Jeffrey Katzenberg's desperation plea: Movie biz needs to make movies that look good in 3-D
I think things have gotten to the point where Jeffrey Katzenberg, who's been a Jerry Falwell-style evangelist for 3-D for years now, probably needs to hire a crisis management PR firm to salvage the ever-deteriorating image of 3-D movies. Roger Ebert, America's leading film critic, hates them, along with a majority of other leading critics. (Joe Morgenstern's full-bodied takedown of "Clash of the Titans" in the Wall Street Journal earlier this summer was a classic.)
Reporters have been taking potshots at the medium for months now, with my colleague Ben Fritz pointing out that most of Hollywood's revenue gains this year were from the sky-high prices people have to pay for 3-D films. The Wrap's Daniel Frankel recently ran a story arguing that a decreasing amount of box-office dough was coming from 3-D screens. And I keep hearing from regular folks who have bailed out on taking their kids to see 3-D films, saying that the kids--especially the young 'uns--hate wearing the glasses, which are irritating and give them headaches.
So when Katzenberg spoke at the third annual 3-D Entertainment Summit Wednesday, the DreamWorks Animation chief was sounding awfully defensive, trying to compare 3-D skeptics to the Luddites who opposed sound and color movies. Forbes' Dorothy Pomerantz, who writes the magazine's always readable Show Me the Money blog, described Katzenberg's answer to his critics as coming in the form of this whopper: "It is up to the film industry to maintain the audience's trust and only put out films that look good in 3-D." Katzenberg added that moviegoers must love 3-D, since six of the top 10 movies at the box office so far this year were 3-D releases.
Pomerantz wasn't buying it. As for the majority of top-grossing films being 3-D movies, she quipped: "Never mind that 3-D movies are bound to rise to the top because they can charge so much more per ticket." It turns out that the Forbes blogger is another one of those pesky 3-D media detractors, her unhappiness with the medium being well earned, since she is the mother of two children, ages 3 and 6. It turns out that the entire Pomerantz family has soured on Hollywood's 3-D mania, which so far has resulted in one great film--"Avatar"--a couple of good ones and a lot of dreck.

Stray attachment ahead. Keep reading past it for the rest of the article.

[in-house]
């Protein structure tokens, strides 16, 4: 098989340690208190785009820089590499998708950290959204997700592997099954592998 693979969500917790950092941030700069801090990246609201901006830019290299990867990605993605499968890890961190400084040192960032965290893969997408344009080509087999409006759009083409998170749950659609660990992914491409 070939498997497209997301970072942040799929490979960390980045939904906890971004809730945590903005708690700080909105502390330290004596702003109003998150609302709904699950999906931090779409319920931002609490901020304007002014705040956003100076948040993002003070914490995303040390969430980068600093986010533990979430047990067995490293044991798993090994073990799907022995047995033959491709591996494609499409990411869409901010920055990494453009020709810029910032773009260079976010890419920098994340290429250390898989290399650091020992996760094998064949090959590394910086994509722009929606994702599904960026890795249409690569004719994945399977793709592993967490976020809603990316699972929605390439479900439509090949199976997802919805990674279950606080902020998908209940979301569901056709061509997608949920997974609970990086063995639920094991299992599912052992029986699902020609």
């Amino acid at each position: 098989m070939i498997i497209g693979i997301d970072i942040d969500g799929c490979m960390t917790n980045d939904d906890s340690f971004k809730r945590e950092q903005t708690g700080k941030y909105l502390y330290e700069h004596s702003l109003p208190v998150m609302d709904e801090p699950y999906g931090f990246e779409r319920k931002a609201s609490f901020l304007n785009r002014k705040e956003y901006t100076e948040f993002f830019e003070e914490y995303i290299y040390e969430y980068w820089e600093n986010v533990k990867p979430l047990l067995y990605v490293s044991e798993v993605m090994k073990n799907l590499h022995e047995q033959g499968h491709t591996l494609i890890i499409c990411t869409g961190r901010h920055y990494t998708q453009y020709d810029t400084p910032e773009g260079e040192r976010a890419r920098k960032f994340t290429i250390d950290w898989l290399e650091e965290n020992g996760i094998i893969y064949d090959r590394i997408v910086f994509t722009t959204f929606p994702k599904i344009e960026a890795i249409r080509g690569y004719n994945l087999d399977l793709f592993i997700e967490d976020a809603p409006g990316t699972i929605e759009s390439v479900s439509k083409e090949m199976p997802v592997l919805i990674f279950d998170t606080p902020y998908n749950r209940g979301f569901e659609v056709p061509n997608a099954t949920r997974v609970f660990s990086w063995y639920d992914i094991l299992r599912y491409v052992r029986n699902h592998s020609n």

It turns out that earlier this summer Pomerantz wrote a post headlined: "3-D Movies: Is the Fad Already Over? (It Is for My Family)." In it, she detailed a visit with her kids to the local multiplex where a matinee showing of "Despicable Me" cost $41 for a family of four in 2-D, $55 for the 3-D version of the film. As she wrote: "In my mind, that's too much money. For one thing, my kids are scared of the 3-D effects and wiggle so much in their seats it's hard to tell if they're seeing the image clearly at all ... I find the glasses sit very uncomfortably on my face and that the movie image is often dim. For some reason, my husband doesn't see the 3-D well and ends up with a horrible headache.... So from now on, my family and I are saying 'no' to 3-D."
Oy gevalt! According to another post Pomerantz just put up, Oakley sunglasses has announced plans to sell custom-made 3-D glasses, at roughly $150 a pop (that would be $600 for a family of four). When it comes to 3-D, everyone is trying to make a buck. But so far the art has lagged far behind the commerce. I think Katzenberg is going to need some really good image-making assistance to burnish 3-D's flagging image. If only "Mad Men's" Don Draper wasn't a fictional character--he'd probably be just the right guy for the job.
Photo: DreamWorks Animation chief Jeffrey Katzenberg at the 2008 3-D Entertainment Conference. Credit: Ric Francis / Associated Press